Naturally, marketers quickly took notice, with Molson Coors creating a Super Bowl 2021 ad featuring trippy imagery, specifically designed to promote dreams about beer. It's unclear if Molson Coors ever measured the results of the experimental ad in a scientifically meaningful way, but it's worth noting that the company's sales were up 14.2% in the year that followed.

Despite heavy backlash against the concept being used for commercial purposes, one shocking study claims that 77% of marketers are planning to deploy the technology in the field over the next three years.

So how does that make you feel?

Major breakthroughs in brain-computer interfaces (BCI) are giving amputees the ability to control prosthetic limbs, granting paralyzed individuals the ability to communicate, and returning eyesight to the blind. Naturally for marketers, this type of technology also sounds like a great way to help them sell you something.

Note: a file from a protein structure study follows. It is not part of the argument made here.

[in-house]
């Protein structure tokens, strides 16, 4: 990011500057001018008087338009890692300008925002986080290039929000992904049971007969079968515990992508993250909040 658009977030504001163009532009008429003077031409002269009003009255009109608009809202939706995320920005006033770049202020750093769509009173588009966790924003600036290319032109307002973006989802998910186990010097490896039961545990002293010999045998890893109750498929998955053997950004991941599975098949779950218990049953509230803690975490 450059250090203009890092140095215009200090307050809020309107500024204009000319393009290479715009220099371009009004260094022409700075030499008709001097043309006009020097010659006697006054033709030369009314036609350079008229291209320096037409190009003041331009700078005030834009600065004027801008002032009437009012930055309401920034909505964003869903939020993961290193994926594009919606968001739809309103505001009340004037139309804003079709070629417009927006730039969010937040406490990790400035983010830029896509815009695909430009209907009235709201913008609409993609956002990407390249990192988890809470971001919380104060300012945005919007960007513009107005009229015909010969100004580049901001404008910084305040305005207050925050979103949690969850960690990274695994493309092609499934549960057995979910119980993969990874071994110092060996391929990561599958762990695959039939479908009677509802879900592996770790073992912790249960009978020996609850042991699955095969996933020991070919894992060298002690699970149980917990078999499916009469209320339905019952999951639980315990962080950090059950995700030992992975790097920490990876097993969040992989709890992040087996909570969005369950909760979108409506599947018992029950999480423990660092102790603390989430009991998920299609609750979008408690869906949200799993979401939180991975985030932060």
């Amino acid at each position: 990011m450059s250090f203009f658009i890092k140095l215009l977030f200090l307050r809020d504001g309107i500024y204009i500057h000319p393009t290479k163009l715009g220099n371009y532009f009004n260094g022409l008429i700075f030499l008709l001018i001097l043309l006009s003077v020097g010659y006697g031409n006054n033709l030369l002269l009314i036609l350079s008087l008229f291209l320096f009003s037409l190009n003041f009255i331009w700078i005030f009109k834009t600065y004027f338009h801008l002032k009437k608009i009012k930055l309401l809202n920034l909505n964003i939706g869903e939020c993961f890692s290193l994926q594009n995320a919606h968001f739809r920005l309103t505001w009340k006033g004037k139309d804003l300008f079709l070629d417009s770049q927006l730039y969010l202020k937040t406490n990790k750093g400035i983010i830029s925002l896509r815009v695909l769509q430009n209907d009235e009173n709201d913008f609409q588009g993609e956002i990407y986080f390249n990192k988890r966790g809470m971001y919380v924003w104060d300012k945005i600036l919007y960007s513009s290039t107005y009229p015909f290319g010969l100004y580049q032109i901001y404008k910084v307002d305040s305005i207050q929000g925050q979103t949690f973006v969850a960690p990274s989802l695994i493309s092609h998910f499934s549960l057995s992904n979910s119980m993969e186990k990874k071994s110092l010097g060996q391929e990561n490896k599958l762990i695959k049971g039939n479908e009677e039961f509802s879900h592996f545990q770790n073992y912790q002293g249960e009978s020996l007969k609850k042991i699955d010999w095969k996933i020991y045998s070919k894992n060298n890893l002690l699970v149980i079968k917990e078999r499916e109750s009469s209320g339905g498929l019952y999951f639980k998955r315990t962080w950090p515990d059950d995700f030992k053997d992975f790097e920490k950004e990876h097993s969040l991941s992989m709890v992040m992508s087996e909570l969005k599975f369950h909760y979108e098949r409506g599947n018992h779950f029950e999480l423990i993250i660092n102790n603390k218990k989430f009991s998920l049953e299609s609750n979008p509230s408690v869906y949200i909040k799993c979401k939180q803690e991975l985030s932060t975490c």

The idea is that, with a BCI device, your brain can connect directly to your phone or computer, allowing you to interact with the web, apps, and social media by simply thinking about it instead of having to type or swipe on a screen.

For marketers, however, this represents a two-way street. If you happen to think about French fries, it's the perfect time for McDonald's to push a coupon your way, perhaps delivered straight into your eyes via a pair of augmented reality smart glasses. BCIs could even let you order those fries and pay for them without ever having to fish your phone or a credit card out of your pocket.

Brands are actively working on concepts along these lines, though BCI products are currently proving more useful for consumer research and marketing studies than delivering advertisements.

For now, anyway.